- If moving, characters suffer 1 point of damage if they hit another Character disc and take no damage if they come into contact with terrain
- It’s possible to inflict multiple damage to a character by striking them against other Character discs, terrain, and sending them off the table
Using the above, players must skillfully flick their disc based on their stated intention. Once the player uses all of their attacks and moves, the Character card is tipped to its side to indicate it has been used. Only when all the player’s Character cards are tipped will they be able to use a character again.
One Box, Many Games
Note: Prior to playing Disc Duelers, you will need to apply the stickers to 52 Character discs. While note difficult, it is time-consuming.
Disc Duelers is a collection of game variants that use the same components. Regardless of which variant you decide to play, you will need a flat 4×4 feet area to play on (at the least) and a couple of cups or blocks of wood. The cups and blocks of wood are referred to as “terrain”, and can really be anything you have around the house. The object of the terrain is to create obstacles that players need to work around and play off of. The rule book provides several examples, as well as some safety tips. Apparently it’s possible to hurt yourself when playing Disc Duelers, but I have yet to suffer anything other than a bruised ego.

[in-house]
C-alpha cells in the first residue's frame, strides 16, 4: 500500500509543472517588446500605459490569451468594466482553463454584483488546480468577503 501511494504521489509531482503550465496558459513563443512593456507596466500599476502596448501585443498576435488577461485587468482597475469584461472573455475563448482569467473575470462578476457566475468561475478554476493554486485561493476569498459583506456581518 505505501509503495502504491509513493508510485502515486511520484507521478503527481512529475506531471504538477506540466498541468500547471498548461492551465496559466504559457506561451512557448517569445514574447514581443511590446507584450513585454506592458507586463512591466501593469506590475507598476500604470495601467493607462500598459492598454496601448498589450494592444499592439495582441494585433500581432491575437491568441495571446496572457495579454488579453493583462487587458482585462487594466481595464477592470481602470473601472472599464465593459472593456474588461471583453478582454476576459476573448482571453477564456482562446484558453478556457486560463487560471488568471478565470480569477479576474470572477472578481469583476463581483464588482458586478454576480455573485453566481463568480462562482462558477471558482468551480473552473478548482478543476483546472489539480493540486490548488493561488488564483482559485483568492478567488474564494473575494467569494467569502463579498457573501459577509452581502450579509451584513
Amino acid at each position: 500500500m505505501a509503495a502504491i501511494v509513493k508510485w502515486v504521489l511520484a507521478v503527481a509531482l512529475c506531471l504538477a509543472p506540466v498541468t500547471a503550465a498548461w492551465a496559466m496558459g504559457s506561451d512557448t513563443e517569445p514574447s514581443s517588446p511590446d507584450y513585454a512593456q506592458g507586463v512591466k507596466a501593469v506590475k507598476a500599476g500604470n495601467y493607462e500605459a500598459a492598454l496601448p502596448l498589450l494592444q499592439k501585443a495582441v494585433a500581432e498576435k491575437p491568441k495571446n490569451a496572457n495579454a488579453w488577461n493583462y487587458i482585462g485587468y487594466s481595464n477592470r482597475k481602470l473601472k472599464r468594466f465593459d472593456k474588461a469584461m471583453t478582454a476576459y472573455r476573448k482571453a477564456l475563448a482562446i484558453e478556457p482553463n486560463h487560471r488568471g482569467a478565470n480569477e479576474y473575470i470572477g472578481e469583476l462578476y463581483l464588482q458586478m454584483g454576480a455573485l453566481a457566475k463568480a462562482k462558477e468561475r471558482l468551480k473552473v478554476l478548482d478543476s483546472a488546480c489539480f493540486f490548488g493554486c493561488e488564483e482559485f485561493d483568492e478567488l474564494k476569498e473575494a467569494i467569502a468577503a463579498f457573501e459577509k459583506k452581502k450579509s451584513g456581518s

Each of the variants described in the game’s rule book are summarized here. For the most part, game set up is universal. Shuffle the Character cards and deal 6 out to each player. Players select 1 Character card and pass the rest of their hand to the player to their left. The players then select another Character card and pass the rest of their hand to the player to their left. This continues until the players have a set number of selected characters. The number of Character cards a player selects is based on the number of players.
After the players have their Character cards, they find the matching Character discs. Any unused Character cards and Character discs are returned to the game box.
This game variant challenges the players to survive by pitting all of their selected characters in the same area to battle it out until only 1 character is left standing. This game variant is the easiest to introduce and is the base for most of the other game variants to build upon. The use of terrain and items is optional and some restrictions apply during game set up. When a character takes 5 or more damage, they are removed from the game.